1679 Letter from RH to Newton induces the latter to 'resume his former thoughts concerning the Moon'. The publication of this work in 'Principia' led to protest from Hooke that he 'gave Newton the first hint of this invention'. Newton's irritation leads to his suppressing 'Opticks' until after Hooke's death.
1682 RH begins to adopt a policy of secrecy to guard against supposed infringements of his rights.
30 Nov RH ceases to be Secretary to the Royal Society.
1684 Describes a practical system of telegraphy.
Other inventions include: an odometer, an 'otocousticon' as an aid to hearing, a reflecting quadrant, a wheel barometer, the anchor escapement of clocks, the universal joint; other suggestions include the true principle of the arch, anticipation of the method for showing nodal lines in vibrating surfaces, the motion of the Sun among the stars, correct notions as to the nature of fossils and the succession of living things on Earth.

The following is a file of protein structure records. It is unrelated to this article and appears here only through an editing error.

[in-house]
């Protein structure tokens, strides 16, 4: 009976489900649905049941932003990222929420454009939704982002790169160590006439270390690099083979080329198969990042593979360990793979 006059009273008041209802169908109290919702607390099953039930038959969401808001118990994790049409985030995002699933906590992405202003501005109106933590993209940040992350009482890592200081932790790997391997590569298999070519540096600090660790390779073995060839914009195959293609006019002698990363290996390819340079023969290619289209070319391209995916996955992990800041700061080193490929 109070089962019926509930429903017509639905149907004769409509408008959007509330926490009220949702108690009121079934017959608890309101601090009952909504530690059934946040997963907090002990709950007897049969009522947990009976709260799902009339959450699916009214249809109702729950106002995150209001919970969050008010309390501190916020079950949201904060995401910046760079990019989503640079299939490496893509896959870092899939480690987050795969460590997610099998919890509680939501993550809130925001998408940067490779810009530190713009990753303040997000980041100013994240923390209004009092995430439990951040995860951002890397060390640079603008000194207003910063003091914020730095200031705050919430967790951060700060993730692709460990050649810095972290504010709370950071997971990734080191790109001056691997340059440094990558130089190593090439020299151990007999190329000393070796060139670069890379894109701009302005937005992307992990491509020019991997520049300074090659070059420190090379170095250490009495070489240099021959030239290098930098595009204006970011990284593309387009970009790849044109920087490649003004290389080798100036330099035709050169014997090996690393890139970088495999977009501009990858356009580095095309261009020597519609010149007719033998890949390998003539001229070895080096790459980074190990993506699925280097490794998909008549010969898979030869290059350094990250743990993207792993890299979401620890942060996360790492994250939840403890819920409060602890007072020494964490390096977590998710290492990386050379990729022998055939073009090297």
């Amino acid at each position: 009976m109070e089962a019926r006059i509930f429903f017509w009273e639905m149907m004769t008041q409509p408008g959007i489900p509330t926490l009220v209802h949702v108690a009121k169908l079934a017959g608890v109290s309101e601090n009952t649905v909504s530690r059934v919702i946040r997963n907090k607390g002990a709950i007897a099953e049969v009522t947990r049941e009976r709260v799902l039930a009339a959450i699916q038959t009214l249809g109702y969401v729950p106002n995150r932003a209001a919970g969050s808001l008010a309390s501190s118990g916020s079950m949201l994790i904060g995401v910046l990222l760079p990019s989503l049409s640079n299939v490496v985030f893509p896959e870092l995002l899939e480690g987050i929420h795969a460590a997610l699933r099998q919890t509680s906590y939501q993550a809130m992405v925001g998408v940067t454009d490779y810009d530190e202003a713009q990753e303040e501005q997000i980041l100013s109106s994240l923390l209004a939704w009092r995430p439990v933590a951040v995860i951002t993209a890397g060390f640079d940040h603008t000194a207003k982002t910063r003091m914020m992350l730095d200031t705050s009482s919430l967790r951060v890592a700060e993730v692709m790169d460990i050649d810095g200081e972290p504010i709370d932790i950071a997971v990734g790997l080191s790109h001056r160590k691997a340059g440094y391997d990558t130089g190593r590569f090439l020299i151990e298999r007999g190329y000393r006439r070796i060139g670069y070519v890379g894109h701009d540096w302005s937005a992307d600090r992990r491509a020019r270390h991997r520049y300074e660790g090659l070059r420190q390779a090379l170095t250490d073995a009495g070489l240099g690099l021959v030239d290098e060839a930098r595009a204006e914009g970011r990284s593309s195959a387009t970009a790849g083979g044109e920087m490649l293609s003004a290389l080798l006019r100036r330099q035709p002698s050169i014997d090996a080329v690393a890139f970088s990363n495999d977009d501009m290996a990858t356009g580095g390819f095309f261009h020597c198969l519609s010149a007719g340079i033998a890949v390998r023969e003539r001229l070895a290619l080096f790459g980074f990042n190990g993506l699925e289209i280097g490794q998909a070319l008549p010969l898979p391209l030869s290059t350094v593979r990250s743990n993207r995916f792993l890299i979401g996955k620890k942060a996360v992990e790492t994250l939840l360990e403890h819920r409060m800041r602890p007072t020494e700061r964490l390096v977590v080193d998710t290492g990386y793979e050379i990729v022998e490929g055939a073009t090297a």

1687 Grace Hooke, RH's niece and housekeeper (but more likely his 'common-law' wife) dies, which affects Hooke's spirits profoundly.
1691 Dec Created Doctor of Physic at Doctors' Commons
1692 Reads a 'curious discourse' on the Tower of Babel to the Royal Society.
1693 Expounds on Ovid's 'Metamorphoses'.
1696 June Royal Society offers to pay for experiments - but Hooke's health is failing. Chancery suit over his salary settled in his favour.
1700 Halley describes RH's last invention, a marine telescope, to the Royal Society.
1702-3 RH becomes blind and legs swell - possibly a consequence of diabetes.
1703 3 March RH dies at Gresham College; is buried at St Helen's Bishopsgate.

His remains were exhumed and reburied in 'North London' sometime in the 19th century. The Hooke Memorial Window was destroyed in the Bishopsgate bombing in the 1980's.


Site contents    Home Page

e-mail: webmaster